Saturday, September 26, 2020

CHC Holds Education Task Force Panel with Chair Grijalva

chc

On Wednesday afternoon the Congressional Hispanic Caucus (CHC) convened a hearing entitled “The State of Latino Education”. The hearing was chaired by Rep. Raul Grijalva, chairman of the Education and Job Training Task Force; he was joined by freshman Rep. Ben Lujan (D-NM), Rep Ruben Hinojosa (D-TX), and Rep. Joe Baca (D-CA).

This event served as a forum for Latino leaders to make education policy recommendations to CHC members, some of whom will be involved in the crafting of education legislation, such as Rep. Hinojosa who chairs the Committee on Education and Labor’s Subcommittee on Higher Education, Lifelong Learning, and Competitiveness.

Organizations that testified at the event included MALDEF, Cuban-American National Council, NALEO, and LULAC.

CHC members heard testimony from various national Latino advocacy organizations on important issues in education affecting Latinos at all stages from early education through higher education and on to workforce readiness.  Many alarming statistics about Hispanics in education were discussed, including the fact that only 57.8 percent of Hispanics graduate from high schools annually.

The common theme among panelists was that Latino students were not performing as well as their white counterparts academically. The panelists, when prompted by Grijalva, were in full agreement that the Latino community is lacking in resources. The Arizona Congressman, eager to hear testimonials from the community, said, “We’ve long been afterthought, now this is our opportunity to be included.”

Latino leaders urged CHC members to include full funding for Head Start programs in federal education legislation. Special emphasis was made on the Migrant and Seasonal Head Start program since it serves such a needy and underserved segment of the Latino student population.

Alicia Diaz, Federal Relations Director of the Cuban-American Council, discussed the importance of early childhood education for Hispanics, “Hispanic children under the age of five are less likely to be enrolled in pre-k care.”

Citing specific cases in Dade County, Florida –Diaz stressed that quality Head Start programs would make the difference in helping Hispanics perform better academically once they entered elementary school.

While discussing the significance of K-12 education reform for Hispanics, Brent Wilkes, Executive Director of LULAC stressed the fact that attention should be made to the 18% of Hispanics who are English Language Learners (ELLs).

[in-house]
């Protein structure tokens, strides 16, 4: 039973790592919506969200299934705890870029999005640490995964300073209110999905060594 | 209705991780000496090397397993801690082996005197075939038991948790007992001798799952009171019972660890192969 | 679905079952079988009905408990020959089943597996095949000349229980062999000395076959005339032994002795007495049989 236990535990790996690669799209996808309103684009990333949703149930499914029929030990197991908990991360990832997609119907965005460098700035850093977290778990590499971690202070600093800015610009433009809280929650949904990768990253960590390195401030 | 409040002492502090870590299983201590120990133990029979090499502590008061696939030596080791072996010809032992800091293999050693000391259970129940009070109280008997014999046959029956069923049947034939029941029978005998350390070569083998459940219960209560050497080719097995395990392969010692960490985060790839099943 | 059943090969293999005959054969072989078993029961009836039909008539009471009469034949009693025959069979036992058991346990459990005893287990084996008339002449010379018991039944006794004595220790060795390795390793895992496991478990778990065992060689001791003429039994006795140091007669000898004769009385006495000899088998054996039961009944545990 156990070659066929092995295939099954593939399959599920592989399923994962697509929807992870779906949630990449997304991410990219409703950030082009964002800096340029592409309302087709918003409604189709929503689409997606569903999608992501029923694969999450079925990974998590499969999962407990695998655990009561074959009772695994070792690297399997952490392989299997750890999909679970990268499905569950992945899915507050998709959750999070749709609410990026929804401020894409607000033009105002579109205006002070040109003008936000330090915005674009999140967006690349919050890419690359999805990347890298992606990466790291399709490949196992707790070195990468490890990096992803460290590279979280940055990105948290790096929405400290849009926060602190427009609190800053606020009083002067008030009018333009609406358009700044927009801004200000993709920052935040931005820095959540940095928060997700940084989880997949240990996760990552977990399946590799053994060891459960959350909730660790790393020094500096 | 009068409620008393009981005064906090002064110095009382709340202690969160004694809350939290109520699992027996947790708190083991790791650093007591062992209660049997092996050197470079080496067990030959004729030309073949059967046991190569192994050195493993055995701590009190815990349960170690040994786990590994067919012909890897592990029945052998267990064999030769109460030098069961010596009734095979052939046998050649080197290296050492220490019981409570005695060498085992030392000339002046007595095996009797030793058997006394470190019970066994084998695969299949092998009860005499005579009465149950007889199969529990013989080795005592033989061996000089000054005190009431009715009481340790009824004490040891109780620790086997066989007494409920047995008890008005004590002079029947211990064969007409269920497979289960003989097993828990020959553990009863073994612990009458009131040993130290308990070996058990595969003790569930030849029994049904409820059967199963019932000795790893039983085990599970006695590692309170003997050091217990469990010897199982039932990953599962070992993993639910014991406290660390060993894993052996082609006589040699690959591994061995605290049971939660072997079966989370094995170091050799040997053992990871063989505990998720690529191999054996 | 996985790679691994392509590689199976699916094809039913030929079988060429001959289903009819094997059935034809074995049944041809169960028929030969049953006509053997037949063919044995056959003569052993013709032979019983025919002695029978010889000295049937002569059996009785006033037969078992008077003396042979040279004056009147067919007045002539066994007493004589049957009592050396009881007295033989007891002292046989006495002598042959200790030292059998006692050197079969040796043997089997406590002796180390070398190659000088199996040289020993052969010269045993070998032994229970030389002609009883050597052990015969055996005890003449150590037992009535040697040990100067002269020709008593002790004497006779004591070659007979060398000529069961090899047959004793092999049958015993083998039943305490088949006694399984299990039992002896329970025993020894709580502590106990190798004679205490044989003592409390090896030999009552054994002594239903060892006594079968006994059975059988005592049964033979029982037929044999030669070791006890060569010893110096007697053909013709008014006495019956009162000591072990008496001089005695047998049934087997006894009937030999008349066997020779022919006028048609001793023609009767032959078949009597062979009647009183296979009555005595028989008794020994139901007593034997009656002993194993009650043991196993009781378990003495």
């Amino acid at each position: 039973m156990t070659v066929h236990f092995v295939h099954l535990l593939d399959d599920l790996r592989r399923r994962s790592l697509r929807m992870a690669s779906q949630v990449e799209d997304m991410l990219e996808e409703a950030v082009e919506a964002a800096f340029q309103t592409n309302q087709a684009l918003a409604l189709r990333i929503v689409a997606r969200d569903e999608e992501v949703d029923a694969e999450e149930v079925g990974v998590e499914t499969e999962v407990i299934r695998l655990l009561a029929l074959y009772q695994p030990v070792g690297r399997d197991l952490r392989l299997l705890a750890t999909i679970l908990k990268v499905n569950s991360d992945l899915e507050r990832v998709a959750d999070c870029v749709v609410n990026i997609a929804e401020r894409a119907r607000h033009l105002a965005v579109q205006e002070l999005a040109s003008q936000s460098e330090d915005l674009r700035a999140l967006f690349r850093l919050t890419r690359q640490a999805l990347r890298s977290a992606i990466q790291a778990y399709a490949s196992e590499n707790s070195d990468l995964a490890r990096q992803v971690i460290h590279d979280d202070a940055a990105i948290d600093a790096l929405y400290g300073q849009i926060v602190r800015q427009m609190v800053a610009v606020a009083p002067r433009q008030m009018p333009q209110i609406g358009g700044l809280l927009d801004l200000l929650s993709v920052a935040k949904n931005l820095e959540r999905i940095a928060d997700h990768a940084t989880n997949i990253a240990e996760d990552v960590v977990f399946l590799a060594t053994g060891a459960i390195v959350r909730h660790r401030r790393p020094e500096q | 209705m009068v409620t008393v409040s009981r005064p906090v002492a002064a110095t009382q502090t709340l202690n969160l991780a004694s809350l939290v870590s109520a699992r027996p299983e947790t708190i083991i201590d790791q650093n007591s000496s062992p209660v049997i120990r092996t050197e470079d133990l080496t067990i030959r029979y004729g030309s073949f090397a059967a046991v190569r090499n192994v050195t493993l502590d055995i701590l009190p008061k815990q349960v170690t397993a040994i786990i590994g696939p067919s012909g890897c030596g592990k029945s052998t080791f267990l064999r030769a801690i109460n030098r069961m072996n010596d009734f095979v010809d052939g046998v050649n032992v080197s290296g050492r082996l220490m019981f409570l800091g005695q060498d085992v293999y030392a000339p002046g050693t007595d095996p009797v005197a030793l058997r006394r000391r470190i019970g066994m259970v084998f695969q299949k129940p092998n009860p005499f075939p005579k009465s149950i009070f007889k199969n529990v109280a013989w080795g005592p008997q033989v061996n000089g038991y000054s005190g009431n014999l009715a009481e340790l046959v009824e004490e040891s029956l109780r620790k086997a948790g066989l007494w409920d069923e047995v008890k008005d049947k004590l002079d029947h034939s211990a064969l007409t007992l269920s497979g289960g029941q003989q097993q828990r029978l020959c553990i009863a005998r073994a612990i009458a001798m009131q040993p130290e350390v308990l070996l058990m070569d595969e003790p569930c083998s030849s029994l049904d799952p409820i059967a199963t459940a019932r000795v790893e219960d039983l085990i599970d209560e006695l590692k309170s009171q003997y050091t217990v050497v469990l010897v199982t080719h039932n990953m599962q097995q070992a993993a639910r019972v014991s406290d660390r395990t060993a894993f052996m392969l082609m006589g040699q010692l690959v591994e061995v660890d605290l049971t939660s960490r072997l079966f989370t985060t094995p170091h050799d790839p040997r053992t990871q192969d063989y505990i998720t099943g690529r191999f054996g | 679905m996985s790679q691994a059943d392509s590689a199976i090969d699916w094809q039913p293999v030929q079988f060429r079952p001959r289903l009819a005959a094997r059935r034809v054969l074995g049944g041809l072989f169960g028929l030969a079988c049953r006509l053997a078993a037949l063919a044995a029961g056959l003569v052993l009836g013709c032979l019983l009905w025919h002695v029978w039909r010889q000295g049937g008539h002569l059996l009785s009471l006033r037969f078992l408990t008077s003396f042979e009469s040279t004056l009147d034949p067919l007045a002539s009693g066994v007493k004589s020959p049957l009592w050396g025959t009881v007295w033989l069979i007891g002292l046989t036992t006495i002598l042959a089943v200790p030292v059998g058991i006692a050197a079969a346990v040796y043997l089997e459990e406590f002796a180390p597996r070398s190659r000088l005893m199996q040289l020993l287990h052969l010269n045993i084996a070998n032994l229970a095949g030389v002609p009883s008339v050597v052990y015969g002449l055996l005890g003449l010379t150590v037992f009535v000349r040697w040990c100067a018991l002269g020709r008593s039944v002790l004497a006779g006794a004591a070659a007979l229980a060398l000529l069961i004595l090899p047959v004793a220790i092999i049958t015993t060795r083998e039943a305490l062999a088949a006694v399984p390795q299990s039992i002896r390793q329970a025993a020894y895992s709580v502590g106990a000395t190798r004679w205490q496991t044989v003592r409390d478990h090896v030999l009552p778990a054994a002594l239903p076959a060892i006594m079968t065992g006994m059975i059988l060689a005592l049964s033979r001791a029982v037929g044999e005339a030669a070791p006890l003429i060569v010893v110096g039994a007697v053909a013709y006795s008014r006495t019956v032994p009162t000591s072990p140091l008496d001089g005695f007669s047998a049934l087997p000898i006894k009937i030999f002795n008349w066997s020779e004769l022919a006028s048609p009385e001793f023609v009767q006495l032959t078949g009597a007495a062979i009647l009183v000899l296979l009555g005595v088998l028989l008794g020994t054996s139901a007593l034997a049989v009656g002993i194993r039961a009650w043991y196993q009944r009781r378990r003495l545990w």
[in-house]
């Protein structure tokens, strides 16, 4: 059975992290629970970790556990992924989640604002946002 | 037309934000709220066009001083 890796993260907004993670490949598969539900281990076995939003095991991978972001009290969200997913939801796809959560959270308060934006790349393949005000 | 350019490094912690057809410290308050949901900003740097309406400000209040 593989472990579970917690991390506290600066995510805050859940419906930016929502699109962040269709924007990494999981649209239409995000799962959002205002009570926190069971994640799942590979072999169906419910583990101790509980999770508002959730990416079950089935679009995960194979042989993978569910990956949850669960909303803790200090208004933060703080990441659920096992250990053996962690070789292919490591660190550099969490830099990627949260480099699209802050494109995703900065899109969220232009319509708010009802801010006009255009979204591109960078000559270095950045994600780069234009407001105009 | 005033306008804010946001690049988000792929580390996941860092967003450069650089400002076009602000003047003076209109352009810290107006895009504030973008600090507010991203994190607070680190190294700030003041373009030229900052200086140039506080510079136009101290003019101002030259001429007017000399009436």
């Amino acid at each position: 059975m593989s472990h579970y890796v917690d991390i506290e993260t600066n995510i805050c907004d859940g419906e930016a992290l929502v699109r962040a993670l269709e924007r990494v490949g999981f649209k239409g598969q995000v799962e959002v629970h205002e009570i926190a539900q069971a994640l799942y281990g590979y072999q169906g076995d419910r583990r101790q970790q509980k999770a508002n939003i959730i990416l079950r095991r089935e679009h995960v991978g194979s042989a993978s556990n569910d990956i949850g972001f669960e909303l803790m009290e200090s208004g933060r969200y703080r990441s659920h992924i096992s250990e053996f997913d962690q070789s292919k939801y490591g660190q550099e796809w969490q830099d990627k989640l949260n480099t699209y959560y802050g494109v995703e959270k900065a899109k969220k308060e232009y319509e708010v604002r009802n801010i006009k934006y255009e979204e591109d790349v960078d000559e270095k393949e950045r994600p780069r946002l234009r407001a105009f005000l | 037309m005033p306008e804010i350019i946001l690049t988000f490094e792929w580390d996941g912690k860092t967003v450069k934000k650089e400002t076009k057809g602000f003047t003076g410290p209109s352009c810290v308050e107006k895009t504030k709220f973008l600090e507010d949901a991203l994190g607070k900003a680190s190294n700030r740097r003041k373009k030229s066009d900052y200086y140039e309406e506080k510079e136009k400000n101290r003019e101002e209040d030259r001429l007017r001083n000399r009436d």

Ronald Blackburn Moreno of ASPIRA, a national organization dedicated to developing the educational and leadership capacity of Hispanic youth, said that Latinos would benefit from schools being held accountable for teacher quality and effectiveness.

Blackburn Moreno also stressed the need for more high level Latino appointments in the Department of Education, because those from the community will have more of an understanding of what needs to be done to help Latin youth.

Ruth Lopez, a policy analyst for MALDEF, addressed the dropout crisis of Latinos and the fact that there are 2, 000 high schools that have been identified as “dropout factories”, schools that produce over 50% of our nation’s dropouts. Lopez emphasized that MALDEF is one of the founding members of the Campaign for High School Equity (CHSE), a national coalition of organizations dedicated to improving high school education to prepare every student for graduation, college, work, and life.

Rep. Joe Baca stated that there is much work to be done for Latinos students. He added that he had introduced two bills that would benefit Latino youth. Last year he introduced The People Resolved to Obtain an Understanding of Democracy (PROUD) Act, which authorizes $150,000 for the Secretary of Education to fund a demonstration program to help schools develop and offer elective classes with curriculum based on the citizenship exam and create a path towards citizenship for responsible immigrant high school students. It was introduced in the last Congress and has not yet been reintroduced.

Baca also introduced the Teacher Education Assistance Creating Hope (TEACH) for our Future Act. The bill provides $25,000 in loan forgiveness under both the Federal Direct Loan (FDL) program and the Federal Family Education Loan (FFEL) program for teachers who have taught full-time for 5 consecutive years at any public school in the nation.